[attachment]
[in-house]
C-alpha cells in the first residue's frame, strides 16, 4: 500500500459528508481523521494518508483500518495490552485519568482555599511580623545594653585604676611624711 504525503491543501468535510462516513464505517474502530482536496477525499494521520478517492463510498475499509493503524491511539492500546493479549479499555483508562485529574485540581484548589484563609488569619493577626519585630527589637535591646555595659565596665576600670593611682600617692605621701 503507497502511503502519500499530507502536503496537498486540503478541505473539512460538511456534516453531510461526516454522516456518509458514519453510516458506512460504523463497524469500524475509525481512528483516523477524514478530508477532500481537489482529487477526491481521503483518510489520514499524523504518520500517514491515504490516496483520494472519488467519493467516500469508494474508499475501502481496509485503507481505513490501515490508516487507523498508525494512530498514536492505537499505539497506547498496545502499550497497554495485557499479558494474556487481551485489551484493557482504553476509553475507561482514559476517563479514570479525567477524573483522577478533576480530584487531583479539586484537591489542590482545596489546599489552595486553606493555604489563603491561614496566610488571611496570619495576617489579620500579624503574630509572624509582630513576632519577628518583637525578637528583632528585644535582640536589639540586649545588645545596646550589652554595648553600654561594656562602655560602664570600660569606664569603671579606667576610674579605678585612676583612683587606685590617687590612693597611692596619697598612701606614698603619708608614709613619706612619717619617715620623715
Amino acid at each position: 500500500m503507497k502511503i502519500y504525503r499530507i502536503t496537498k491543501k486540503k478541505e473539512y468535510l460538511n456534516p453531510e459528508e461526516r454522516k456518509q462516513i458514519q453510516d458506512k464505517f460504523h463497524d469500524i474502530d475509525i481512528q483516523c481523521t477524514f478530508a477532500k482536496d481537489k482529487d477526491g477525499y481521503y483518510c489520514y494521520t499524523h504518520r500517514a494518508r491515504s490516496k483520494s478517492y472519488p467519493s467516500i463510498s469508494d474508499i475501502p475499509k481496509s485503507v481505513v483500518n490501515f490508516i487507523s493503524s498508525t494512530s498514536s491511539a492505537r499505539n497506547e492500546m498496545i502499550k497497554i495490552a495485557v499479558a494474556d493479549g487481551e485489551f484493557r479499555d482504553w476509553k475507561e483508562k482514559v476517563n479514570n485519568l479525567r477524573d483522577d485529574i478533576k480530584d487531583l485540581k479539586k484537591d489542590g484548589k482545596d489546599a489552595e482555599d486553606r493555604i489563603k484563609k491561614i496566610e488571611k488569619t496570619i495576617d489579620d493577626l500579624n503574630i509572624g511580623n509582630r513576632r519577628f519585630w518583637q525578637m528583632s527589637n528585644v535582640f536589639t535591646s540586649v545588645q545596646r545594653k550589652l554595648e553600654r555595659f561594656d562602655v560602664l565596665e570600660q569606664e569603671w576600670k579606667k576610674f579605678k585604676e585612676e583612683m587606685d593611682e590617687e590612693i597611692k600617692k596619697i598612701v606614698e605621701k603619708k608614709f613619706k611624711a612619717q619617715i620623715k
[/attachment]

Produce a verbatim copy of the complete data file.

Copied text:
[in-house]
C-alpha cells in the first residue's frame, strides 16, 4: 500500500459528508481523521494518508483500518495490552485519568482555599511580623545594653585604676611624711 504525503491543501468535510462516513464505517474502530482536496477525499494521520478517492463510498475499509493503524491511539492500546493479549479499555483508562485529574485540581484548589484563609488569619493577626519585630527589637535591646555595659565596665576600670593611682600617692605621701 503507497502511503502519500499530507502536503496537498486540503478541505473539512460538511456534516453531510461526516454522516456518509458514519453510516458506512460504523463497524469500524475509525481512528483516523477524514478530508477532500481537489482529487477526491481521503483518510489520514499524523504518520500517514491515504490516496483520494472519488467519493467516500469508494474508499475501502481496509485503507481505513490501515490508516487507523498508525494512530498514536492505537499505539497506547498496545502499550497497554495485557499479558494474556487481551485489551484493557482504553476509553475507561482514559476517563479514570479525567477524573483522577478533576480530584487531583479539586484537591489542590482545596489546599489552595486553606493555604489563603491561614496566610488571611496570619495576617489579620500579624503574630509572624509582630513576632519577628518583637525578637528583632528585644535582640536589639540586649545588645545596646550589652554595648553600654561594656562602655560602664570600660569606664569603671579606667576610674579605678585612676583612683587606685590617687590612693597611692596619697598612701606614698603619708608614709613619706612619717619617715620623715
Amino acid at each position: 500500500m503507497k502511503i502519500y504525503r499530507i502536503t496537498k491543501k486540503k478541505e473539512y468535510l460538511n456534516p453531510e459528508e461526516r454522516k456518509q462516513i458514519q453510516d458506512k464505517f460504523h463497524d469500524i474502530d475509525i481512528q483516523c481523521t477524514f478530508a477532500k482536496d481537489k482529487d477526491g477525499y481521503y483518510c489520514y494521520t499524523h504518520r500517514a494518508r491515504s490516496k483520494s478517492y472519488p467519493s467516500i463510498s469508494d474508499i475501502p475499509k481496509s485503507v481505513v483500518n490501515f490508516i487507523s493503524s498508525t494512530s498514536s491511539a492505537r499505539n497506547e492500546m498496545i502499550k497497554i495490552a495485557v499479558a494474556d493479549g487481551e485489551f484493557r479499555d482504553w476509553k475507561e483508562k482514559v476517563n479514570n485519568l479525567r477524573d483522577d485529574i478533576k480530584d487531583l485540581k479539586k484537591d489542590g484548589k482545596d489546599a489552595e482555599d486553606r493555604i489563603k484563609k491561614i496566610e488571611k488569619t496570619i495576617d489579620d493577626l500579624n503574630i509572624g511580623n509582630r513576632r519577628f519585630w518583637q525578637m528583632s527589637n528585644v535582640f536589639t535591646s540586649v545588645q545596646r545594653k550589652l554595648e553600654r555595659f561594656d562602655v560602664l565596665e570600660q569606664e569603671w576600670k579606667k576610674f579605678k585604676e585612676e583612683m587606685d593611682e590617687e590612693i597611692k600617692k596619697i598612701v606614698e605621701k603619708k608614709f613619706k611624711a612619717q619617715i620623715k